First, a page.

Do Dachshunds Need Ramps?
Dachshunds have such short legs, and they seem to struggle to get up to high surfaces. Some Doxies don’t even try to do that, but others can be brave and enthusiastic and continue to jump on the couch or run up and down the stairs, no matter how difficult it might seem. But is that good for them?
Related: Best Dog Ramps Australia.
If you have a Dachshund, you’ve probably already heard that back problems are fairly common in this breed. This often manifests in the form of IVDD - Intervertebral Disc Disease.
When there is a genetic predisposition for this kind of disorder, it’s often impossible to prevent it no matter what you do. But that does not mean you should give up on trying to make life better for your dog. Forceful impacts, such as those caused by big jumps, like jumping off the couch, can trigger IVDD. 
This is the reason why ramps can be a great tool for Dachshunds. No matter if you are helping them get on the couch, into your car, or up the stairs, using a ramp can potentially save your canine companion from pain and injury.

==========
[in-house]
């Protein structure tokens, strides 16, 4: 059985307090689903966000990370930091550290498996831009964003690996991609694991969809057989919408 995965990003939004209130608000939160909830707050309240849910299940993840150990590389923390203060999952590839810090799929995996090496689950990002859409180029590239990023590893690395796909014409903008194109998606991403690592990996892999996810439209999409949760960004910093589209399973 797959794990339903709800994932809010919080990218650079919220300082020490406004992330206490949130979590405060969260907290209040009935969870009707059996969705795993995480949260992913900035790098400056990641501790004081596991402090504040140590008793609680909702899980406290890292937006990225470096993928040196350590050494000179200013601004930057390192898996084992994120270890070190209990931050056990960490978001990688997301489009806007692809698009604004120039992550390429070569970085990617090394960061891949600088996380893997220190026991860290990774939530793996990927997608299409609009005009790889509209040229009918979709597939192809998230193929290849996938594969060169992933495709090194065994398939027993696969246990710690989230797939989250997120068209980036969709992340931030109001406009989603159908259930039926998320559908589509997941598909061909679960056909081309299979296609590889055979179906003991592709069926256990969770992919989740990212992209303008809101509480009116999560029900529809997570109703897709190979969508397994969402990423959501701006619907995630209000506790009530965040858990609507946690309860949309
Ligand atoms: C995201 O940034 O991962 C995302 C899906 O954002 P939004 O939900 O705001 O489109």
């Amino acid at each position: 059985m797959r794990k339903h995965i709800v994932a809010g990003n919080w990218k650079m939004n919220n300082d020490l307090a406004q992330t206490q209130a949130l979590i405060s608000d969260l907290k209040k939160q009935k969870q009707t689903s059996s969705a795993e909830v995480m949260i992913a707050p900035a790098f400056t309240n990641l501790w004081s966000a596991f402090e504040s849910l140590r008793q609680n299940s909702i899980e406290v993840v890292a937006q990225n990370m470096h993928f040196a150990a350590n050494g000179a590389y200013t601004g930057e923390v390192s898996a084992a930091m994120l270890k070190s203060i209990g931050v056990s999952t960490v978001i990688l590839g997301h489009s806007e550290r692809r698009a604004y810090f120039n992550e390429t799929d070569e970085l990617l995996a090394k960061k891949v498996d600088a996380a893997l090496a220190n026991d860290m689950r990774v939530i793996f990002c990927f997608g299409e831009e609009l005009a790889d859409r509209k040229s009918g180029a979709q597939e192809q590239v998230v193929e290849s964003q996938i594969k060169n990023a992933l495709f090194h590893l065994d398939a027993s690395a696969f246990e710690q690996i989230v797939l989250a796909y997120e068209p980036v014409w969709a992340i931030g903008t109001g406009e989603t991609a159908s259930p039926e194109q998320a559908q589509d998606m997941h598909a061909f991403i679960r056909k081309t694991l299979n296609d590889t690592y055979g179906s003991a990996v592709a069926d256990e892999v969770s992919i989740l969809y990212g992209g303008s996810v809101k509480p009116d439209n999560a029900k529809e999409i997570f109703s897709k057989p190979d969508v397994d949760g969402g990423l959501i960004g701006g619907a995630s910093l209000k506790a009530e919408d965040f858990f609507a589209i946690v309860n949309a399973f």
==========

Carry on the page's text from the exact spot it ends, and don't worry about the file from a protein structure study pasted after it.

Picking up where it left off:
What I Look When Choosing a Ramp For Dachshunds
So, we’ve concluded that ramps can be useful for small and short-legged breeds like Dachshunds. Whether you actually need one will depend on the layout of your home. But if you do, here is what our team of independent experts suggest you consider when choosing one:
The incline of a ramp can be easily calculated if you know the length and height, but a number won’t help you determine whether a ramp is too steep for your Dachshund. However, you should know that yes, dog ramps can end up being too steep.
For Dachshunds, it’s always safer to have a longer ramp that gets them up gradually.